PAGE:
An exhibition that calls itself Encyclopaedia: A Compendium of Modernity/Fauna/Transcendence is already somewhere between tongue in cheek and just plain cheeky.
The notion that encyclopedias are never “encyclopedic” is a commonplace; we know that the world doesn’t divide up into neat topics, and a compendium of anything, much less of modernity, fauna, or transcendence, is noted these days more for what it leaves out than for what it includes. So this is necessarily a post-postmodern nose-tweaking of the notion of completeness, and in that respect it does not disappoint.
Jason Kofke (who seems to style himself “Kofke Jason Kofke” these days) has chosen 1979, the year of his birth, as the hinge point for his Encyclopaedia of Modernity, at Kai Lin Art through March 22, and his choice is even more comprehensively accurate than he seems to be aware. 1979 was the year when the results of the Iranian revolution and the Russian occupation of Afghanistan stirred up currents of history that have never settled down; it was also the year when rap music and graffiti emerged from street culture into commercially viable forms of art, and the year when nearly a decade of popular chafing at gasoline and electricity shortages set up the conditions for the next year’s election upheaval, a shift that had consequences for everything from the role of labor unions to the prospects for alternative energy.
None of this appears in Kofke’s particular compendium. His etchings, photopolymer prints, and other forms of reproduction (plus a few one-of-a-kind drawings) render original versions of images from news photographs that Kofke sees as metaphors for vast historic processes. Lesser tragedies, from a train wreck (Age of Machine Reliance) to the peacetime crash of a fighter jet (viewed by the driver of a farm tractor in Age of Mechanized Agriculture), serve as shorthand for the continuing misfortunes that accompany technological optimism. An image of the cluttered, crowded interior of the International Space Station (Everything Will Be OK, 1998) is an ironic reply to the expectations of persistent sleekness exemplified by the science fiction of the mid-20th century.
No image, as far as I can tell, represents an event of 1979. No two of them taken together represent more than a fraction of the elucidation of the course of society and technology promised by Kofke’s generally ironic titles, such as Age of Labor Compartmentalization (a female typist adjacent to an enormous computer being tended by a business-suited man), Age of International Economy (the launching of an early-20th-century ocean liner), and the series titled Everything Will Be OK (1966, 1998, 2001 twice, and 2008, all of them images of computers or space exploration).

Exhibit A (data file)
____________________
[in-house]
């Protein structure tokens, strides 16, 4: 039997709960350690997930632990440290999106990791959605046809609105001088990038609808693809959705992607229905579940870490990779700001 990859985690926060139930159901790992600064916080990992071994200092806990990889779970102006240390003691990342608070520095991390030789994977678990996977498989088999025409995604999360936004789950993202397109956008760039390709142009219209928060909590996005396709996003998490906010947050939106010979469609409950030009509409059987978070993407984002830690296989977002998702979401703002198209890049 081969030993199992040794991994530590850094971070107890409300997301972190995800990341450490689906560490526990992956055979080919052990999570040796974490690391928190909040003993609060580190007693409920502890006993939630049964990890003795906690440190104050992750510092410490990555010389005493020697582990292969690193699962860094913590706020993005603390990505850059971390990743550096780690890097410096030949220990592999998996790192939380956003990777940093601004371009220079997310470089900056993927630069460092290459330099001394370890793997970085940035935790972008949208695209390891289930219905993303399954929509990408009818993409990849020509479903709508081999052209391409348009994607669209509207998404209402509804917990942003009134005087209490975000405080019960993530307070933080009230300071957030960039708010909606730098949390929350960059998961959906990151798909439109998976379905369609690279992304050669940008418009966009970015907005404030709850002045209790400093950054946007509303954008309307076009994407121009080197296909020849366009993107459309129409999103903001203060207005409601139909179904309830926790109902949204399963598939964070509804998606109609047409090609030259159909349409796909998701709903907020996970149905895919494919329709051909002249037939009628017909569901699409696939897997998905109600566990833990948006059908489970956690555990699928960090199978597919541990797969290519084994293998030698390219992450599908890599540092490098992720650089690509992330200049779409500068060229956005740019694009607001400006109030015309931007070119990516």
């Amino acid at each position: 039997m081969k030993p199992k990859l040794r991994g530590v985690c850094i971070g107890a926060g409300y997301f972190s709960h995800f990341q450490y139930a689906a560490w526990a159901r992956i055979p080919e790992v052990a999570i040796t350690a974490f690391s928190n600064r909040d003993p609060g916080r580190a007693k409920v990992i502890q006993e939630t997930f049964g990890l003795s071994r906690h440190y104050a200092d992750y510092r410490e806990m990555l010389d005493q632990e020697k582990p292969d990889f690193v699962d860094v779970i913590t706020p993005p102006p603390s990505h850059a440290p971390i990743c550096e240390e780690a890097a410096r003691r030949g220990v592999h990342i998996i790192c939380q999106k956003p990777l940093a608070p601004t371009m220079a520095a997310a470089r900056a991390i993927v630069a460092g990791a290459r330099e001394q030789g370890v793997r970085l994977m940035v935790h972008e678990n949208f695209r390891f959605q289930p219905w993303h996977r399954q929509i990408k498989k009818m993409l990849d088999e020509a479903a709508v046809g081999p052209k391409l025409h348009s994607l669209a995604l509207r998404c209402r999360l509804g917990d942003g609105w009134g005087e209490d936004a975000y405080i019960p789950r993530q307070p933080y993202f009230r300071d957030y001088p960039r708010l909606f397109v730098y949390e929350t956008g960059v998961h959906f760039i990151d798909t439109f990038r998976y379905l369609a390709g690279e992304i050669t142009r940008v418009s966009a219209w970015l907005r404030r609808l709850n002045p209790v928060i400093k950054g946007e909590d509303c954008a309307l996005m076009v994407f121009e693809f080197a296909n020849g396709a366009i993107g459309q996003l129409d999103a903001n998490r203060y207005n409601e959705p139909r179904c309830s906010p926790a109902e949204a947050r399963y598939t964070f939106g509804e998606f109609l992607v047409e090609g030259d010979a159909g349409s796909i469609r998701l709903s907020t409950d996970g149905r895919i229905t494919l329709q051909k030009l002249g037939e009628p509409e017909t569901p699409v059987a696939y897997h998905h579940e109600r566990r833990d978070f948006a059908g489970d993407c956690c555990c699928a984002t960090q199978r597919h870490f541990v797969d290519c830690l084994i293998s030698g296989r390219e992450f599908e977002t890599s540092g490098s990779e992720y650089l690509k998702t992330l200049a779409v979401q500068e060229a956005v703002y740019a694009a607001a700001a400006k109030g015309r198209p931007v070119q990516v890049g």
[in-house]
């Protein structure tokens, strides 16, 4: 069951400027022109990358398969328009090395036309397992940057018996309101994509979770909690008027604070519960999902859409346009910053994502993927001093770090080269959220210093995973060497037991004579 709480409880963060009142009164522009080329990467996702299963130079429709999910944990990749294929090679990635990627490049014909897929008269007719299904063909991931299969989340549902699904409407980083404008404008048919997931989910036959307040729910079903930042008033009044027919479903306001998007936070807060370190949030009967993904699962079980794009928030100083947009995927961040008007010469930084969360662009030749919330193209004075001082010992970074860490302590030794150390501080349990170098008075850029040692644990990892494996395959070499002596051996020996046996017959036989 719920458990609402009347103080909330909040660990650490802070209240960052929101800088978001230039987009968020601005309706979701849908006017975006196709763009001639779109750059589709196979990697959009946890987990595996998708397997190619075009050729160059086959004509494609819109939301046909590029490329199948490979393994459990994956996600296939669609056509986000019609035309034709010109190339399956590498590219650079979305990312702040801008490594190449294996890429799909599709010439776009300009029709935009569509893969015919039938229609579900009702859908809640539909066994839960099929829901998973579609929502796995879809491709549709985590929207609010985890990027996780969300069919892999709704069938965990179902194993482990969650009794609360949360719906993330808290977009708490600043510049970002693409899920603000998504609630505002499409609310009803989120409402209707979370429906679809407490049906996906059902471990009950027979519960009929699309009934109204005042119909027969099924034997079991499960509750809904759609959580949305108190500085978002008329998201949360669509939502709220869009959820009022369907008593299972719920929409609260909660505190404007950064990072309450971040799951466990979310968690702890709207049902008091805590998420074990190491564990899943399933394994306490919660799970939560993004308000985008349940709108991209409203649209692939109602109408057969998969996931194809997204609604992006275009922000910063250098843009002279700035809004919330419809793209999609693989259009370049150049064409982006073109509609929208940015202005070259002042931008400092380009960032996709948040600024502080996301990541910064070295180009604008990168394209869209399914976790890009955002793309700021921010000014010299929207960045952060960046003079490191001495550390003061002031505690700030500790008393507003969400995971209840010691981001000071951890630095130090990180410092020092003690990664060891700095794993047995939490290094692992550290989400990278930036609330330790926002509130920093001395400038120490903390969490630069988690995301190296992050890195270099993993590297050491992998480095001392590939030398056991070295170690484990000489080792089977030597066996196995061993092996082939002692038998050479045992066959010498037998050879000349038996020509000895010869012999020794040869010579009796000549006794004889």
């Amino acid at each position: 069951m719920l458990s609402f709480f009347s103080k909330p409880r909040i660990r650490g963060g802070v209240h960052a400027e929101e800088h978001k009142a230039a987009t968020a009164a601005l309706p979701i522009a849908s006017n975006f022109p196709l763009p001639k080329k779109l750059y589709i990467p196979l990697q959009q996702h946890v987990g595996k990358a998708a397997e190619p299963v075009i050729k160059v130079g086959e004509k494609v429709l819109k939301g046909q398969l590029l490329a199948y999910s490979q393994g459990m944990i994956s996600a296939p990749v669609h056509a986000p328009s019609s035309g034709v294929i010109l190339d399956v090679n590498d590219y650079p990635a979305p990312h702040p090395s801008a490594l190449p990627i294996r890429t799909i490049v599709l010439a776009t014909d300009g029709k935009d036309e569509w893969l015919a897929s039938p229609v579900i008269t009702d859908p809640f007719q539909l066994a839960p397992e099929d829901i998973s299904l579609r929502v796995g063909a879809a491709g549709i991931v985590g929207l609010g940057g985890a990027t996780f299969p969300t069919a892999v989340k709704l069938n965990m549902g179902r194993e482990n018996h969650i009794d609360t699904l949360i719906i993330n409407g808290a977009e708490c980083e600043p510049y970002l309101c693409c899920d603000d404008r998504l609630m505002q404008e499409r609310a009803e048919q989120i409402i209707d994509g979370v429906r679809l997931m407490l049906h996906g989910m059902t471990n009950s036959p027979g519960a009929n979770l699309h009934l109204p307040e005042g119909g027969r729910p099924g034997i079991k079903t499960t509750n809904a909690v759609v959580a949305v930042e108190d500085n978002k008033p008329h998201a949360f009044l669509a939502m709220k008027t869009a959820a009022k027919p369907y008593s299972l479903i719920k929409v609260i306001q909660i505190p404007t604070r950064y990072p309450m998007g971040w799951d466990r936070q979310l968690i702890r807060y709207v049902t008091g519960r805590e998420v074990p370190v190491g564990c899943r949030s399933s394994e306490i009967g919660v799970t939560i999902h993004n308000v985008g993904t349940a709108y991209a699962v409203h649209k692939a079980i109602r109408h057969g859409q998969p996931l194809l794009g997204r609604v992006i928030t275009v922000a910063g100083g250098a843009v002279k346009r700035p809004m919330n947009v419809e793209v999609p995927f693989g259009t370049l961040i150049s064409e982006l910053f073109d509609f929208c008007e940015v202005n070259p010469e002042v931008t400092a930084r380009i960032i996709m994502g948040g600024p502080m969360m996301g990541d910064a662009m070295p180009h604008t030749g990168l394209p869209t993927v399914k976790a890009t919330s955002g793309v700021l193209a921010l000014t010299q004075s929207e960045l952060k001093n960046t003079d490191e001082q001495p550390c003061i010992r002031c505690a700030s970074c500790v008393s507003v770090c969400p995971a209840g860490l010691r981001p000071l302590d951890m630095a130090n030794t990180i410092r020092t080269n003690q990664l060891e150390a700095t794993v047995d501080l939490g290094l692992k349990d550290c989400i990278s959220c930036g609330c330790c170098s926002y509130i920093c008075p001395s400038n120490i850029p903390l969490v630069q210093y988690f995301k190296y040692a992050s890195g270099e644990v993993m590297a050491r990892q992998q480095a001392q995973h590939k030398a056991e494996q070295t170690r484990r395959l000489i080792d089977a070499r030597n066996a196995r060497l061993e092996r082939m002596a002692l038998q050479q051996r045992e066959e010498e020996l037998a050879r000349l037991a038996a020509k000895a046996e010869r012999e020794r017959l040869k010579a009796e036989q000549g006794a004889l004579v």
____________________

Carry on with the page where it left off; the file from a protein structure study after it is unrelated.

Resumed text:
Kofke sees numerous connective stories in these prints and drawings, even though these narratives are seldom immediately visible. In a way, these works might be thought of as the idiosyncratic illustrations for an absent encyclopedia article about the past century, one in which the decades of manned spaceflight become visual metaphors for less graphically exciting developments.
Joe Elias Tsambiras’ Encyclopaedia of Transcendence is even less encyclopedic in its ambitions, as is appropriate for a topic that bypasses mere material accomplishments to encompass humanity’s imaginative grasp of the whole cosmos and of invisible strands binding humanity to other realms of being. Two of Tsambiras’ most spectacular combinations of etching and aquatint are homages to writers whose work gives shape to a postreligious vision of human mysteries: the network of buildings-in-a-checkerboard in City (for Italo Calvino) is as labyrinthine as the garden of forking paths of Labyrinth (for Jorge Luis Borges). Both works show off Tsambiras’ impressive technical skills.
Other works hide their allusions in a visual literalism that gives no clue as to the meaning of their mystico-psychological sources; the title of Conference of the Birds refers to a Persian allegory involving the shared quest of 30 very diverse birds, but there are not 30 birds in Tsambiras’ print, nor much else that would lead us to think of the search that Attar’s poetic discourse embodies.
On the other hand, the sword-wielding arm emerging from the water of one of the Toilets of Avalon is such an adroit subversion of the myth of King Arthur that it evokes both delight and outright laughter. It‘s hard to decide whether the quotation of romantic 19th-century illustrations of nature makes the print feel less or more cynical than its blatant parody of Arthurian imagery suggests.
Something of Kofke’s and Tsambiras’ hypercontemporary distancing from older dreams of technological perfection and mythic completeness might be read into Greg Noblin’s resin-coated photographs of animals against digitally created atmospheric backgrounds in his Encyclopaedia of Fauna, but the comparison would be forced.
The literalism of the animal portraits and the state of dreaminess induced by the overall composition could conceivably be pushed in the direction of environmental critique, but there is not much about these pictures of pandas, meerkats, elephants, lions, polar bears, horses, cows, sheep and goats (plus a few other commonplace and exotic species) to make us think about, say, the condition of their habitats, or very much about their habits within them. These are like encyclopedia entries of the old-fashioned kind: “Here’s one thing. Here’s something else.”
In the overall exhibition, as is so often the case with art shows of this type in Atlanta, there is a sense of larger ideas straining to get out of the confines of vaguely stated definitions.
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